PERSPECTIVE ON THE MEDIA : It’s the Message, Not the Medium : It’s ironic that those who think TV and movies contribute to violence think hate radio is just fine. And vice versa.

<i> Robert S. McElvaine is a history professor at Millsaps College in Jackson, Miss. </i>

The debate over hate speech that has erupted in the wake of the Oklahoma City bombing can be healthy for the nation, but it highlights a noteworthy paradox. For many years, most self-styled conservatives have contended that the depiction of sex and violence on television and in movies promotes anti-social behavior. Now many people identified as liberals are saying that the preaching of hate and division, which is particularly evident on talk radio, contributes to a climate in which insane acts of violence such as the tragic bombing on April 19 are more likely to occur.

Both groups are right about the potential effects of the messages that reach us through the electronic media. What is so curious is that each side seems willing to see the problem in only one portion of the media. The conservatives who have led the charge against gratuitous violence and explicit sexual content in films, television shows and song lyrics now react with anger to the suggestion that hate-filled, right-wing radio shows might push some people to violence. For their part, many of the liberals who have long defended Hollywood’s right to present any images that sell and have generally insisted that there is no connection between those images and social pathology are now quick to detect such a connection with talk radio.

One side would have us believe that violent speech and images are dangerous if they come out of a television set but not if they are emitted by a radio. The other side tries to persuade us that such images can lead to trouble if they are issued from a radio but not if their source is a television. It is difficult to see how either side can have it both ways. Either words and images can affect behavior or they cannot.

Of course words have consequences. That there is a connection between words and actions should be beyond dispute. Companies are willing to pay tens of thousands of dollars to send us 30-second messages via electronic media because they know that they can affect our behavior in this way. If a 30-second commercial can sway some people to buy a product, it stands to reason that countless hours of sex and violence on television or assaultive talk on radio can influence the behavior of some viewers or listeners in other ways. Can anyone who maintains that there is a danger of Ice-T’s “Cop Killer” song pushing one sort of unstable person over the edge to attack a police officer reasonably argue that something like G. Gordon Liddy’s September, 1994, radio declaration (“Alcohol, Tobacco, and Firearms agents--don’t shoot at their vests, shoot at their heads! Kill them!”) does not carry the potential of motivating another brand of demented person to assault a federal officer? On the other side, can anyone who suggests that regular listening to Rush Limbaugh’s tirades against the government can contribute to an atmosphere in which violence thrives, seriously contend that a constant diet of graphic violence in movies like “Pulp Fiction” does not do the same?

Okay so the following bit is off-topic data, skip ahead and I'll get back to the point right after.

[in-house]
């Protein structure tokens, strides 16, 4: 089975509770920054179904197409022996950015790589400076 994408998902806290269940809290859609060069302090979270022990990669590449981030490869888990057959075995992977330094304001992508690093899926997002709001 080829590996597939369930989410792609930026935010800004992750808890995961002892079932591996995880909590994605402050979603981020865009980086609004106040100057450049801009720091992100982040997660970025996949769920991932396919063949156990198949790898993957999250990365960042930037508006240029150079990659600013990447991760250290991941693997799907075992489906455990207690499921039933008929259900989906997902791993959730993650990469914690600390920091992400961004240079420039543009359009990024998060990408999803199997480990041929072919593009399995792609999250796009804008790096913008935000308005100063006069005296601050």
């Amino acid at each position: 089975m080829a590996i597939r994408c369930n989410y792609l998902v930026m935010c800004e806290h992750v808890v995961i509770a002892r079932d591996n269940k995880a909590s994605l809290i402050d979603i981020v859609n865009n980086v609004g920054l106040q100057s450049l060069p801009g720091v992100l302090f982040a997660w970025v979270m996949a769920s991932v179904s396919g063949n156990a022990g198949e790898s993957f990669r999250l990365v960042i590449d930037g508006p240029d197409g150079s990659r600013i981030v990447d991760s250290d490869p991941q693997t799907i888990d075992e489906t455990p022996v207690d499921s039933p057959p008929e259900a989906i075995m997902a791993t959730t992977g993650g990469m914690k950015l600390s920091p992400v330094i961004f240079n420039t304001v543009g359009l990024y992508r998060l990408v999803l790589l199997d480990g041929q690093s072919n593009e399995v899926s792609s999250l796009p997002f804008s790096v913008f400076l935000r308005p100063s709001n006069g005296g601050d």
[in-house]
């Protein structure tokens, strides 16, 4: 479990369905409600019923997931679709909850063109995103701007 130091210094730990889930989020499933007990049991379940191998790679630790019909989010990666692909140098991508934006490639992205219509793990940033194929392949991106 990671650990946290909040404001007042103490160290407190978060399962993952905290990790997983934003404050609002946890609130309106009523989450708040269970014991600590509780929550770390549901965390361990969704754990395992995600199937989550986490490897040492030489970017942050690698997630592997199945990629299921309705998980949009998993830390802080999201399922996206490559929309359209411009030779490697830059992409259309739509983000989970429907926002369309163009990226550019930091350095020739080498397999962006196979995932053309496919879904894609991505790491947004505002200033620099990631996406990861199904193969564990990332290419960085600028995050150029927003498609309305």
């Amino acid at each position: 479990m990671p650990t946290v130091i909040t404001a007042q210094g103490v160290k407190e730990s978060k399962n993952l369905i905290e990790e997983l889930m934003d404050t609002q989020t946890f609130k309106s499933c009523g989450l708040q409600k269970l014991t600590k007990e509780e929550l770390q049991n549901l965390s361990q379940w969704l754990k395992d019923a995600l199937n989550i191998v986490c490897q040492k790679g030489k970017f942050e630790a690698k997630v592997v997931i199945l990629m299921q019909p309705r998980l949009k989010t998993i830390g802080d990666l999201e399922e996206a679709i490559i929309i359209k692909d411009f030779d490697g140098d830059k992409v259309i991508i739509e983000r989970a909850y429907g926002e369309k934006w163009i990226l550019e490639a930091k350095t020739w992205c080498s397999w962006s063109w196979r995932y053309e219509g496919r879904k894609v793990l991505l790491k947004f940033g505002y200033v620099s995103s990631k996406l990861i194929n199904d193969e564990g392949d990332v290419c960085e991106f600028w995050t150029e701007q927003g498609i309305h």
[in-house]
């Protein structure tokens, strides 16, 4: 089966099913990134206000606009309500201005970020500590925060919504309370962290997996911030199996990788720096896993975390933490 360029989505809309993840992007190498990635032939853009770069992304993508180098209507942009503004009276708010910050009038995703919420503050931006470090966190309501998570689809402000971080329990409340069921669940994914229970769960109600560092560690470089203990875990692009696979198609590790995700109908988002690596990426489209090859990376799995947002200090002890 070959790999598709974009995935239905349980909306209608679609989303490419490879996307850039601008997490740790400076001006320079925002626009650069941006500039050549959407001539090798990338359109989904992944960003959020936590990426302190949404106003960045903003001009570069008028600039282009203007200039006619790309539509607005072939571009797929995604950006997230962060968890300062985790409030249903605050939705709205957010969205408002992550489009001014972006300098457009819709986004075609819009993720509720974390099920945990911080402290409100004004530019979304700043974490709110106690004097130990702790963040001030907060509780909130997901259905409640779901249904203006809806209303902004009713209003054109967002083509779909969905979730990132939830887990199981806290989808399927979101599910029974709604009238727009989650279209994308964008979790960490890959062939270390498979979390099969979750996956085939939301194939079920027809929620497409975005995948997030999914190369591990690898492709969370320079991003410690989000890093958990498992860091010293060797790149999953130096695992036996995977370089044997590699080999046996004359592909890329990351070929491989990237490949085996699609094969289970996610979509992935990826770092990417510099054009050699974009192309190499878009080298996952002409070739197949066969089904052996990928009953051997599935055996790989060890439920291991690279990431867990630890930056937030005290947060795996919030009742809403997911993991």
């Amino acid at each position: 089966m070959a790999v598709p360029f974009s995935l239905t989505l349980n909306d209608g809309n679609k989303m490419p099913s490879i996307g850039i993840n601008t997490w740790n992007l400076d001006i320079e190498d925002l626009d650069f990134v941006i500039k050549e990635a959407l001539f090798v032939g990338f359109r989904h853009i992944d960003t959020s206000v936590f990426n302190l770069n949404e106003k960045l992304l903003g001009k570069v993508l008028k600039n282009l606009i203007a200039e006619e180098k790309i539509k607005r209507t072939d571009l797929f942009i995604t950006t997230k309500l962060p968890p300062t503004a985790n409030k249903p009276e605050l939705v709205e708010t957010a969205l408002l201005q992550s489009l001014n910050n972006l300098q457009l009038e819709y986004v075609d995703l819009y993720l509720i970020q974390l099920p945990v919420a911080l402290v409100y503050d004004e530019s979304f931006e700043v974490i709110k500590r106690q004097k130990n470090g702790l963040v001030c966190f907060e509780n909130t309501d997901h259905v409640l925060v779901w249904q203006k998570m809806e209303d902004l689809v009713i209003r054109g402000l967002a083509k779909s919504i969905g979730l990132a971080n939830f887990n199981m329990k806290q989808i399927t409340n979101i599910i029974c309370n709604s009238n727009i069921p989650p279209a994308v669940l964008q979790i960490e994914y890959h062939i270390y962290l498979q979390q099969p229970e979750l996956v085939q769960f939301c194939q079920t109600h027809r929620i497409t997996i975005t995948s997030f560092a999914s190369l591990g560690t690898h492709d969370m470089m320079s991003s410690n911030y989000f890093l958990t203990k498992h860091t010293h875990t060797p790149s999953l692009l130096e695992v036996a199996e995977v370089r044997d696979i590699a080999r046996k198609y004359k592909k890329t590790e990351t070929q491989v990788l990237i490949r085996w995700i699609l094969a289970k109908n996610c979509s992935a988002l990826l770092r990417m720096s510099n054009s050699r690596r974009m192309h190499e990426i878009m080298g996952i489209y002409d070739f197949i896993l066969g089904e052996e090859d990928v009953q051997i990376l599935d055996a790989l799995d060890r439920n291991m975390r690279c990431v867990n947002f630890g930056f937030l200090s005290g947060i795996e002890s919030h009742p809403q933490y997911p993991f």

None of this is to say that reasonable political debate about the size and role of the federal government is out of place or can plausibly be linked to the tragedy in Oklahoma City. Speaker Newt Gingrich was right to be outraged at this suggestion. But it was the mirror image of Gingrich’s own monstrous suggestion at the end of last fall’s campaign: that Democrats had created a climate that led a South Carolina woman to drown her two children. That comment, like Sen. Jesse Helms’ statement that President Clinton should bring a bodyguard with him if he came to North Carolina, is clearly beyond the pale.

By themselves, words and images will not tear a society apart. But when coupled with pervasive fear and uncertainty, which seem to be plaguing large numbers of Americans who see their nation and their own prospects changing, they have the capacity to inflame passions and endanger the bonds that hold us together. And this is true whether those words and images are displayed on a movie screen or transmitted by a radio. The danger is in the messages of hatred and violence, not in which medium carries them.